Transportation Minister Rob Fleming hopes the federal government will in th “not-so-distant future” plug into a project that would reduce emissions from cruise ships docking in Victoria.
While the 2023 cruise ship season set new passenger records in Vancouver and Victoria, Victoria remains what Fleming calls the “outlier” when it comes to powering docked ships with what insiders call shore-power. The technology allows ships to turn off their diesel-powered auxiliary engines and plug into the provincial grid, reducing emissions of harmful particulates and greenhouse gas emissions.
In April, Fleming announced $9 million toward infrastructure at the Greater Victoria Harbour Authority’s Odgen Point terminal, which would allow cruise ships to access clean hydroelectricity at two berths. But Fleming also hopes Ottawa chips in.
“We’ve been in regular communication with the federal government that used to have a green port program, and we are hoping for a positive investment,” he said.
Fleming added everybody wants this to happen.
“Victoria certainly wants to move toward sustainable green energy,” he said. “The cruise ship industry has signed international accords that include Canada, the United States to make the entire cruise ship corridor between California and Alaska that transits through Canada and includes Canadian ports, the greenest in the world,” Fleming said. “The Government of Canada is a signatory to that agreement. We are just looking forward to their investment.”
Cruise ships are an important contributor to the provincial economy, but continue to receive criticism for issues such as sewage and waste, air pollutants and greenhouse emissions created before, during and after sailings.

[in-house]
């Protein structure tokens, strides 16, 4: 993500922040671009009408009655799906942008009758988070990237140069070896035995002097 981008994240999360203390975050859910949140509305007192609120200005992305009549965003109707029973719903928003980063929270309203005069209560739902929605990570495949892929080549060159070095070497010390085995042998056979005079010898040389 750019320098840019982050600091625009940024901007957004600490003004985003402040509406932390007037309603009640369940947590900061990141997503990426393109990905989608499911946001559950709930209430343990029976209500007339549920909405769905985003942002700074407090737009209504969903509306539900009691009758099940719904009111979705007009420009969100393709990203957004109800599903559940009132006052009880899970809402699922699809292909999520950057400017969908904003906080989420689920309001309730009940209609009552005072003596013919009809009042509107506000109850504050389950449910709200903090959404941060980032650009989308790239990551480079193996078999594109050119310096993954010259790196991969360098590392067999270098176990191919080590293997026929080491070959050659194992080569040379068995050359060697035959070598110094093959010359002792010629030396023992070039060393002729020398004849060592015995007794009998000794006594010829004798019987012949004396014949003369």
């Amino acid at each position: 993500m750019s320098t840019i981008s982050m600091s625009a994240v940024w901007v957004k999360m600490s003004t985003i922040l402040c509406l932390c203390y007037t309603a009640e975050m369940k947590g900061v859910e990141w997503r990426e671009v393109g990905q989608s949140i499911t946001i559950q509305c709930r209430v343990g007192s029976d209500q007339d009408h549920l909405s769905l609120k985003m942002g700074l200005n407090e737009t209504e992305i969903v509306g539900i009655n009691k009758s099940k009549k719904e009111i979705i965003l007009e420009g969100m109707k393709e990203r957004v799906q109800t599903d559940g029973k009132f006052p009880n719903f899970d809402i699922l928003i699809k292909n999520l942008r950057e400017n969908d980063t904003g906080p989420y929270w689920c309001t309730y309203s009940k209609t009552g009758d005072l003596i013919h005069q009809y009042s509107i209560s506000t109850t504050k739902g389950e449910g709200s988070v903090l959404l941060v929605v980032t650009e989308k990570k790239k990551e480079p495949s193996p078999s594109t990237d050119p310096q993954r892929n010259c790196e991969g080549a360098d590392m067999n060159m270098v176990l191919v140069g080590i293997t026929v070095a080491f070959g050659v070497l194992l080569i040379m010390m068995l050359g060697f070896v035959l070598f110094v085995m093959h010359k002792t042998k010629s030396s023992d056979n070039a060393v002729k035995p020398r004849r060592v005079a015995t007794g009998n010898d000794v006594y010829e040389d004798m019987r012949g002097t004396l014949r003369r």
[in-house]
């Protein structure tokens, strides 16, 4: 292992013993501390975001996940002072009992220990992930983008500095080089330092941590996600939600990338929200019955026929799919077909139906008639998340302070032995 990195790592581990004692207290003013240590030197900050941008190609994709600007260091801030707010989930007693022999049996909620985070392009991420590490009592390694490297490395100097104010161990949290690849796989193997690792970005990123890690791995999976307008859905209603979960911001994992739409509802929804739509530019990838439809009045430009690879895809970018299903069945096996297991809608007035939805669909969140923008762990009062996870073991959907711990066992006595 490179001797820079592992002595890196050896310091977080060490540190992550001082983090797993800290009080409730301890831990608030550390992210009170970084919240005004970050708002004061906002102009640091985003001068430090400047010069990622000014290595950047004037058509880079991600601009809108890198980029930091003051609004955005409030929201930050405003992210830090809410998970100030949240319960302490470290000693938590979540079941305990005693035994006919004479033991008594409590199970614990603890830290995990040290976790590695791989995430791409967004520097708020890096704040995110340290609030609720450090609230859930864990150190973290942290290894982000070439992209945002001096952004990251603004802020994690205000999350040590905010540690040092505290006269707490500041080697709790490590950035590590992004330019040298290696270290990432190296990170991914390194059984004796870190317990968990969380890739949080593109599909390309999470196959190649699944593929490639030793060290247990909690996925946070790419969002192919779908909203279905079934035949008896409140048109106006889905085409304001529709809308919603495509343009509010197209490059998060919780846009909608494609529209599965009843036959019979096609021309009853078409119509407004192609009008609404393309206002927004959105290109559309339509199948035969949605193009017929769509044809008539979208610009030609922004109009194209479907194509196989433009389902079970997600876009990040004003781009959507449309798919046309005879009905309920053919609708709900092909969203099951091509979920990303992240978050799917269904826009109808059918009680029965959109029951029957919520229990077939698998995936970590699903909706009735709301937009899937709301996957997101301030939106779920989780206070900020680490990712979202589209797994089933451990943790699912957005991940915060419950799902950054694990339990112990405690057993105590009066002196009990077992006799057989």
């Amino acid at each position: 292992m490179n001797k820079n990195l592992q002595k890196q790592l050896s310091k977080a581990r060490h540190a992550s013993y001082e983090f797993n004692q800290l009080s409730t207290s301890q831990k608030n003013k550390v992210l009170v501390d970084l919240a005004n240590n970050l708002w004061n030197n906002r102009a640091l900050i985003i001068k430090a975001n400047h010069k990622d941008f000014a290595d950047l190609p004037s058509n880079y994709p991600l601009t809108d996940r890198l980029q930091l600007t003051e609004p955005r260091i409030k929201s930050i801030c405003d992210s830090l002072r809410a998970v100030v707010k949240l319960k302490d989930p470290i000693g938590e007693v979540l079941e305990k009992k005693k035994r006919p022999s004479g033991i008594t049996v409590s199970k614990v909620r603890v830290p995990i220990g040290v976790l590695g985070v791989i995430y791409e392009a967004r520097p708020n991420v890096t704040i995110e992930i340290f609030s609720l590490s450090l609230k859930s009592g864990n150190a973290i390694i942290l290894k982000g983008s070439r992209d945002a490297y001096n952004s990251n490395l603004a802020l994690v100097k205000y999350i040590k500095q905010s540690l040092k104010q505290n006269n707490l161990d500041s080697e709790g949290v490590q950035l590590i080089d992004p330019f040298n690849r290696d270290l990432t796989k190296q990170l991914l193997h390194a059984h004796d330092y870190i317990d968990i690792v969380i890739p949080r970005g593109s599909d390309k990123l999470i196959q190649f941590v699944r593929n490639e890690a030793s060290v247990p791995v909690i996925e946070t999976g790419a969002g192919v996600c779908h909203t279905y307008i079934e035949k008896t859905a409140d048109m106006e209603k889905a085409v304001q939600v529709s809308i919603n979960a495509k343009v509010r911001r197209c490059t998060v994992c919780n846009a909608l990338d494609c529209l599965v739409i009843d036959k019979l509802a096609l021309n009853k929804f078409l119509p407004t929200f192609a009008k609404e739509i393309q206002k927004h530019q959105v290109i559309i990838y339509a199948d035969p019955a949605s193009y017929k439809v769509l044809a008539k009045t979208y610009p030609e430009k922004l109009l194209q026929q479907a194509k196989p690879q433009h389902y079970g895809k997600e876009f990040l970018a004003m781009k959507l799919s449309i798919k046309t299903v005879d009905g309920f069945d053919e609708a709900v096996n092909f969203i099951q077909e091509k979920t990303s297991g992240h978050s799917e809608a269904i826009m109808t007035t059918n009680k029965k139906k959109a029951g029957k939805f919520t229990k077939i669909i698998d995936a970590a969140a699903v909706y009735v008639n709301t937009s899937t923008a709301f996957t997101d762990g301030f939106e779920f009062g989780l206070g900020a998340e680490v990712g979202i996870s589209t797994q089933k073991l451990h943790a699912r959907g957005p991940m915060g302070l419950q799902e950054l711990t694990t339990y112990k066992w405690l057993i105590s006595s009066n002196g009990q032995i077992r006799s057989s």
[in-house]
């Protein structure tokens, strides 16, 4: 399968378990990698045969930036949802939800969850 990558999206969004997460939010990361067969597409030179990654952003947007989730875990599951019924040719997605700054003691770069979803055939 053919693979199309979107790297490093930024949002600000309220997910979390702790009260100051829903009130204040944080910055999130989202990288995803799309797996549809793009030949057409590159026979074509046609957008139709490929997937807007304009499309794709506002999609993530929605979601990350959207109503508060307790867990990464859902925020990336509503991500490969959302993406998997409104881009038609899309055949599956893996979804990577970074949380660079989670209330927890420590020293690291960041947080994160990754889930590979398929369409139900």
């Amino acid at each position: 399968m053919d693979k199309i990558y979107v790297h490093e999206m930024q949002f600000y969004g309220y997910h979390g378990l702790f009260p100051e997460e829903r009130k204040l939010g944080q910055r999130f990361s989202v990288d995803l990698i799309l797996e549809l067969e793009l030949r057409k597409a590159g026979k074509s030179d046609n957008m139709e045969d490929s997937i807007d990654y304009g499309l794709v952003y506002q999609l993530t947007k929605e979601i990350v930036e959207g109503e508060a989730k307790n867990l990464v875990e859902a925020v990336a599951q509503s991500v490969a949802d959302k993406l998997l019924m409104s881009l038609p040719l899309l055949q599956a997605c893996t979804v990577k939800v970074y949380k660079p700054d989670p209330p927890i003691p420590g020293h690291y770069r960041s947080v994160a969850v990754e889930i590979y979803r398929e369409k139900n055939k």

A 2021 University of Exeter study found a large cruise ship can have a carbon footprint greater than 12,000 cars and Antarctic cruise passengers can produce as much CO2 on an average seven-day voyage as the average European in an entire year.
The cruise ship industry has vowed to improve its record, but critics argue progress has been slow, lamenting the absence of tougher national and international laws and regulations.
Fleming deferred questions about what happens on board of ships while at sea to the federal government.
“But we are supportive of them (Ottawa), collaborating with the cruise ship industry to adopt practices that protect the ocean’s health and environment,” he said.
‘The area of my jurisdiction and the one I’m helping fund and construct is the around shore power,” he said. Shore power has been in place in Vancouver for the better part of a decade and Victoria would like to be next, he said.
The final cruise ship of the 2023 season left Canada Place cruise terminal in Vancouver on Tuesday (Oct. 24, 2023). The port estimated 1.25 million passengers and 332 ships visited the city this season – a new record for both.
In Victoria, three fewer ships anchored than in 2022, but the number of visitors rose by 26 per cent to 970,000.
2023 was the first full season without any COVID-19 restrictions after the gradual easing of federal travel restrictions in 2022.
Cruise ship visits returned to Vancouver in April 2022 after a two-year pause due to the COVID-19 pandemic.
—with files from Sam Duerksen and Lauren Collins.